The Future of the NLRB’s New Joint Employer Rule Remains Unclear

Kollman & Saucier
Kollman & Saucier

A federal district court in Texas struck down the National Labor Relation Board’s (NLRB or the Board) new joint employer rule that was set to take effect March 11th. However, this may not be the end of the road for the NLRB’s new joint employer rule.

The NLRB’s new joint employer rule expanded the conditions and types of control over terms of employment that trigger a finding of a joint employer relationship. The NLRB outlined seven factors of “essential” employment conditions considered when determining the existence of a joint employer relationship. The factors are:

(1) wages, benefits, and other compensation;

(2) hours of work and scheduling;

(3) the assignment of duties to be performed;

(4) the supervision of the performance of duties;

(5) work rules and directions governing the manner, means, and methods of the performance of duties and the grounds for discipline;

(6) the tenure of employment, including hiring and discharge; and

(7) working conditions related to the safety and health of employees.

The NLRB’s new joint employer rule was set to displace a relatively recent Trump-era regulation (hereinafter, 2020 rule). The 2020 rule required “substantial direct and immediate” control over the most important elements of a worker’s job. Some of these elements included discipline, hiring, and firing decisions.

The NLRB’s new rule made it much easier to support a finding of a joint employer relationship. Under the new rule, additional factors of employment, more than just the most important elements, are considered as affecting the employer-employee relationship. Also, the new rule accounts for indirect and unexercised control over the terms of employment—in contrast to the 2020 rule, which only considered “substantial direction and immediate” control—when determining the existence of a joint employer relationship.

Change never comes without pushback, and the NLRB’s new joint employer rule is no exception. Critics of the rule are concerned about application to companies who possess indirect or unexercised control over merely a single aspect of workers terms of employment. They argue long-established business-to-business relationships, franchisors, and general contractors will be disrupted by the new rule.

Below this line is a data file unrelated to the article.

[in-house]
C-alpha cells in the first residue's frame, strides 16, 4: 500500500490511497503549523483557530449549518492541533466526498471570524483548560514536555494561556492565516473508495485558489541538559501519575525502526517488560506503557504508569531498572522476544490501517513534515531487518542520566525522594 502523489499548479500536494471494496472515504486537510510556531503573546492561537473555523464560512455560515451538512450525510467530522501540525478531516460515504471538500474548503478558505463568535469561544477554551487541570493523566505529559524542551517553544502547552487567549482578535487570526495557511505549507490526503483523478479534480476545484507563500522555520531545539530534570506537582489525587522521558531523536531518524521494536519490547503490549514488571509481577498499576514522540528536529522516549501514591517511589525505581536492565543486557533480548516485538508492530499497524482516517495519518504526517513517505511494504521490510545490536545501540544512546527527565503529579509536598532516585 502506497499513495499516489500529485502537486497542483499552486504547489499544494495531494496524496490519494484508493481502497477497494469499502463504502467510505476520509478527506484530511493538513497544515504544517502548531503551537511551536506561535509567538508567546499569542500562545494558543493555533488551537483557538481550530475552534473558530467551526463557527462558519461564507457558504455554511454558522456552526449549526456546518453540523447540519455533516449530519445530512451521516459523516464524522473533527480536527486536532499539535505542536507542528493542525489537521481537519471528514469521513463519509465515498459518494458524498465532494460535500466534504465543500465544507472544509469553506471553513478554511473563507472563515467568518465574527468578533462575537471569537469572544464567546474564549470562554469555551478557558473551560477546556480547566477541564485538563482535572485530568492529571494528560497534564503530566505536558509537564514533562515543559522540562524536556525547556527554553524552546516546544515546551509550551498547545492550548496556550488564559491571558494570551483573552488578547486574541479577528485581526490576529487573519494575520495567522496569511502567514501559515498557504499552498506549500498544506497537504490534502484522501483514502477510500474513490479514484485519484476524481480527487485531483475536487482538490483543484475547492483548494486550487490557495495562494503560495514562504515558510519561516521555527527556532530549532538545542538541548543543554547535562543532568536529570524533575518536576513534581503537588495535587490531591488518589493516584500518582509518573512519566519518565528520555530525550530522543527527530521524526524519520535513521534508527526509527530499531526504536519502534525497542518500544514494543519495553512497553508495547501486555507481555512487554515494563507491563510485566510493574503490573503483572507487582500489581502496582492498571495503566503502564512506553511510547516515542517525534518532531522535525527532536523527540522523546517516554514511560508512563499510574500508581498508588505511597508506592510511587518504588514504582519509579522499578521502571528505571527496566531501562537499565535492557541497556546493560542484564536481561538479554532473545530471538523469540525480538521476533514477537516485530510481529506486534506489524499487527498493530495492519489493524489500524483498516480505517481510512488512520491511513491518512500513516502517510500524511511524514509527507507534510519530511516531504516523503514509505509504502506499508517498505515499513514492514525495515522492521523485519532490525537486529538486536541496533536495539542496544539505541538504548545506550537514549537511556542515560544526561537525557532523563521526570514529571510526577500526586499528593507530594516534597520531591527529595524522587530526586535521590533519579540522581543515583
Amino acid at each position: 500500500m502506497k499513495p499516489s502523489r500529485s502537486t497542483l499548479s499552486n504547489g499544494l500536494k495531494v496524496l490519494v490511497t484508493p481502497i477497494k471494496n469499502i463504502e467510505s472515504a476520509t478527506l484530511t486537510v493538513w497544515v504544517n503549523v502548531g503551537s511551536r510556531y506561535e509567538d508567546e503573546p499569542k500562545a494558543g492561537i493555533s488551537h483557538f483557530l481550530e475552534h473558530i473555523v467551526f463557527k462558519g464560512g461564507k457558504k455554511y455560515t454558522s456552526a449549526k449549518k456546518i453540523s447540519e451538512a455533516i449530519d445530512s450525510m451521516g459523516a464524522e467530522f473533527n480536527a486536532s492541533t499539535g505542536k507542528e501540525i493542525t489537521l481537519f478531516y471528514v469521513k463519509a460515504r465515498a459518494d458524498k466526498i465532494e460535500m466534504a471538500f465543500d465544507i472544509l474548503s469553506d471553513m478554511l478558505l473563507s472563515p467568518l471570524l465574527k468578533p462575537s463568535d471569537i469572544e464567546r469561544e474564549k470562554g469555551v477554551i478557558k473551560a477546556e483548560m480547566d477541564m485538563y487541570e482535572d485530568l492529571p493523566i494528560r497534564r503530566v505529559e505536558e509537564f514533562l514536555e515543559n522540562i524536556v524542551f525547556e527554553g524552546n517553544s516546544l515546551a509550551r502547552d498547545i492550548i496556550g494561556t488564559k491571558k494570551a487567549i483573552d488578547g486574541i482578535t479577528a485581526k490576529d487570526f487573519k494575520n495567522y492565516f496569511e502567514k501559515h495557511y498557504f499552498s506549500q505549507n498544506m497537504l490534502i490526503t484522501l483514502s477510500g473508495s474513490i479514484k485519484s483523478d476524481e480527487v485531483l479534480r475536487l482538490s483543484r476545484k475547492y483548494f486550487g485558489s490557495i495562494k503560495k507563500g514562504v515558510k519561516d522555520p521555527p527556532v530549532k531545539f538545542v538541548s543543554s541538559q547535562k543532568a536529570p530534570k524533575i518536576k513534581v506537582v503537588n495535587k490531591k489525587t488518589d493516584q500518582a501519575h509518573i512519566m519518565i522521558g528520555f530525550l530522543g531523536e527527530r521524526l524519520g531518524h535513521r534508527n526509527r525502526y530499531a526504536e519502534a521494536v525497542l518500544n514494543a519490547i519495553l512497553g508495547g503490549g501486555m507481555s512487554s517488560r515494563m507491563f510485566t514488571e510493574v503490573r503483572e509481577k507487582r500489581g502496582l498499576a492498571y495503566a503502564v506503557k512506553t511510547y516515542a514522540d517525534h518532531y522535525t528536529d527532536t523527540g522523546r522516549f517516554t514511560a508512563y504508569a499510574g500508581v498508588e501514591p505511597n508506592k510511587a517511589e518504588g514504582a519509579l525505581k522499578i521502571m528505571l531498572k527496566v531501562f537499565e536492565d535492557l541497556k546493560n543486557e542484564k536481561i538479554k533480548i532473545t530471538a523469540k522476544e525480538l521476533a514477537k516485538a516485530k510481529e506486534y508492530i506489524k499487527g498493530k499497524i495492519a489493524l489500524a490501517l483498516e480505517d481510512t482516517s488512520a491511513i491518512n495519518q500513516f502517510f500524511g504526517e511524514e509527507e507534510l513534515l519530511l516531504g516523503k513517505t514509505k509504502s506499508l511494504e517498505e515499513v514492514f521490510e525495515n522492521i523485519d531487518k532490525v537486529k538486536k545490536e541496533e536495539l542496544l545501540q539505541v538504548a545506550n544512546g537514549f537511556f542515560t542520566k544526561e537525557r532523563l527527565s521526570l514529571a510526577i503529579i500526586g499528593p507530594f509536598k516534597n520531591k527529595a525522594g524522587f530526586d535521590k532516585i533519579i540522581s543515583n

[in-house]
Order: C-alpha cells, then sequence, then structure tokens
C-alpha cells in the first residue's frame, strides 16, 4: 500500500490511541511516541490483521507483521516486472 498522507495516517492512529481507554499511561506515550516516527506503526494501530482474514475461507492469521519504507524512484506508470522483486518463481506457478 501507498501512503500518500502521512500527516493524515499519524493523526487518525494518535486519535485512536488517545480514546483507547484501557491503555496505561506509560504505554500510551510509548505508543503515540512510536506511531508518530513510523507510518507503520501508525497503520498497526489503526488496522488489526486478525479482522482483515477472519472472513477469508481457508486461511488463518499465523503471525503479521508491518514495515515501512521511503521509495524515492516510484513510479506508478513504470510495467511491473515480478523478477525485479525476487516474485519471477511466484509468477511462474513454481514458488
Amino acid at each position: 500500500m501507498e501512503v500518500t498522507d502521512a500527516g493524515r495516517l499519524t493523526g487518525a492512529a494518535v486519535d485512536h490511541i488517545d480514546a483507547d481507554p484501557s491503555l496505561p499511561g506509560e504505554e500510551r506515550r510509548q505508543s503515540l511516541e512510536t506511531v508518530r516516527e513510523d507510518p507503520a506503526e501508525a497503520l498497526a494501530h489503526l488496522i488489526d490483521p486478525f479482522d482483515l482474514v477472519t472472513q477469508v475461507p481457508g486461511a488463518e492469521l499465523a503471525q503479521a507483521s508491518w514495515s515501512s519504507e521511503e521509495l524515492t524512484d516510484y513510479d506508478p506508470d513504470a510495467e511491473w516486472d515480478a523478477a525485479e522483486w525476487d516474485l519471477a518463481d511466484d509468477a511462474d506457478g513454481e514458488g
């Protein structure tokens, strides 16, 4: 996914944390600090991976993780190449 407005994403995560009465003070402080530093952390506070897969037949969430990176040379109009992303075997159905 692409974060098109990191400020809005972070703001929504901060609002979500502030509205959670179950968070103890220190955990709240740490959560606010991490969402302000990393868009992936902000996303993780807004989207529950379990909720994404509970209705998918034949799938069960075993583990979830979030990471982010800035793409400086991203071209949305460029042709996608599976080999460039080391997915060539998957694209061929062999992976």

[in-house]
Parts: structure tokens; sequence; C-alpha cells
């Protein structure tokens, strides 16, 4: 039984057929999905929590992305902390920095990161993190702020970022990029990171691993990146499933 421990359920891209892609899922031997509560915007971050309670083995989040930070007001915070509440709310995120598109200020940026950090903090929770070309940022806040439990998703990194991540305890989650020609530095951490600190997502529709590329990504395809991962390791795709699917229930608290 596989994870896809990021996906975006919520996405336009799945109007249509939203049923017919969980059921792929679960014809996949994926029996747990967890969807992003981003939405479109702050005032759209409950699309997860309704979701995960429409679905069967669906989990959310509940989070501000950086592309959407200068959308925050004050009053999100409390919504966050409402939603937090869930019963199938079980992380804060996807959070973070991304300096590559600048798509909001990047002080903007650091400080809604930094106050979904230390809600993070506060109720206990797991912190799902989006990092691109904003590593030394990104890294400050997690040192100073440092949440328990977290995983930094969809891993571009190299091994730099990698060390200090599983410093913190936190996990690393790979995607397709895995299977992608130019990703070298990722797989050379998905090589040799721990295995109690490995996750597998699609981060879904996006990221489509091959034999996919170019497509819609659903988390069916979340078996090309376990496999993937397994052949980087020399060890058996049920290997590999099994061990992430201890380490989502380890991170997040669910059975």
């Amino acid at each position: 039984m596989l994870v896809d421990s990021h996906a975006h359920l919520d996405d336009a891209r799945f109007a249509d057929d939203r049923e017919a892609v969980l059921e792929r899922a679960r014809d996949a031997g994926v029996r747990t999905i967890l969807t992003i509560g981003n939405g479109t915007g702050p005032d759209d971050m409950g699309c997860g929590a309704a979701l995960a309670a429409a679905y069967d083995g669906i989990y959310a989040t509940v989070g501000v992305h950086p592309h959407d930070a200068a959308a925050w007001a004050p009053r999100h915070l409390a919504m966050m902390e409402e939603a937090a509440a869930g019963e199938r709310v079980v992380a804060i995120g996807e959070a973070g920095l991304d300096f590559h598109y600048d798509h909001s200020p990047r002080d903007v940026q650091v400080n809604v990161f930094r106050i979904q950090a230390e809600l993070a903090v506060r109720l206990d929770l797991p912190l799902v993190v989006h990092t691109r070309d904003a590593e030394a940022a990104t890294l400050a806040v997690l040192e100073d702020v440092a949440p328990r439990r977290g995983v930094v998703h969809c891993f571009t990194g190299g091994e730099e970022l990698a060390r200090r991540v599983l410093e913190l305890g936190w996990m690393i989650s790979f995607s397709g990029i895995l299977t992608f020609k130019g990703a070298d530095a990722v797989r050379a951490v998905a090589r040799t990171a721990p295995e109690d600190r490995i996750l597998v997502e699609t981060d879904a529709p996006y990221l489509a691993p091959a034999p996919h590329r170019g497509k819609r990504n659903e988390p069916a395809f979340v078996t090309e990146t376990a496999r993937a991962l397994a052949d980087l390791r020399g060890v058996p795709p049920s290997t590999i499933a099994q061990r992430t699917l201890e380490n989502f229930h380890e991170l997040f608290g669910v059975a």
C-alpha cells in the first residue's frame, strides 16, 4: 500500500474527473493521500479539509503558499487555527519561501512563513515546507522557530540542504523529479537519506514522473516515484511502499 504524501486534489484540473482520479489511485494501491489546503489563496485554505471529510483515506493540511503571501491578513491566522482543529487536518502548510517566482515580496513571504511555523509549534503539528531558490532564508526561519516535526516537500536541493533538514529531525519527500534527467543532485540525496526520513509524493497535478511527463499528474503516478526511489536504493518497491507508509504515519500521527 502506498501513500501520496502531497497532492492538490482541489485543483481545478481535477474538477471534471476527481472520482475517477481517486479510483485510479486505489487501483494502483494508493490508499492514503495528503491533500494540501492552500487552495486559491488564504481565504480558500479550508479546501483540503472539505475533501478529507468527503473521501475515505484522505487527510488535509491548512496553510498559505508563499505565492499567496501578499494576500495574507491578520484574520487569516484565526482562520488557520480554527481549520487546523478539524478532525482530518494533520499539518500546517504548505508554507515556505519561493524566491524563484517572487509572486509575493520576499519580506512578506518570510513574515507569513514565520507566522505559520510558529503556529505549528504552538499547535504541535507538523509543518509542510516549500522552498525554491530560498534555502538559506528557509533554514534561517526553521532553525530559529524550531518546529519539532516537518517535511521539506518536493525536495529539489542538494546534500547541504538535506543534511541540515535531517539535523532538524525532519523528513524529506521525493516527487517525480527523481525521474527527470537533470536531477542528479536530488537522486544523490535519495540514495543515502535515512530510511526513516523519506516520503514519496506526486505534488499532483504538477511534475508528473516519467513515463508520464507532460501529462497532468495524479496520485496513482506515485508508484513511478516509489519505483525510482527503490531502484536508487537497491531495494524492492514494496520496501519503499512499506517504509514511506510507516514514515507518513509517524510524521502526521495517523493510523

Just two days before the NLRB’s new rule was set to take effect, a federal judge in Texas ruled the new rule was unlawfully broad. The judge explained the new rule would encompass “virtually every entity that contracts for labor as a joint employer” because these contracts almost always have terms that affect the “essential terms and conditions of employment.” The ruling vacated the NLRB’s new rule, effectively reinstating the 2020 rule.

But, the Texas court’s ruling is not necessarily the end of the line for the NLRB’s new joint employer rule. The NLRB could appeal the District Court’s ruling to the Fifth Circuit Court of Appeals. Alternatively, the NLRB could undertake a new round of notice-and-comment rulemaking. Considering that the first round of the notice-and-comment rulemaking process began in the middle of 2022, this is probably an option the NLRB would rather avoid due to time concerns.

Or, the NLRB could opt to apply the “doctrine of nonacquiescence.” The doctrine pertains when the Board decides to apply its labor law standards after a federal court has struck them down. It comes from the idea that the NLRB is responsible for setting national labor policy under the National Labor Relations Act, unless the Supreme Court says otherwise. If the Board were to apply this doctrine, it would use the new joint employer rule everywhere outside of the Eastern District of Texas (the U.S. District Court where the new joint employer rule was held unlawfully broad). Applying the doctrine of nonacquiescence would be rather novel, and somewhat risky because the Board could be held in contempt of court for going against court orders.

Several companies now eagerly await the NLRB’s decision on how it will proceed. Other new joint employer rule legal challenges will undoubtably be affected by the path the Board choses.

Written by Christina Charikofsky.  Christina is a legal intern at Kollman & Saucier and a second-year student at the University of Baltimore School of Law.

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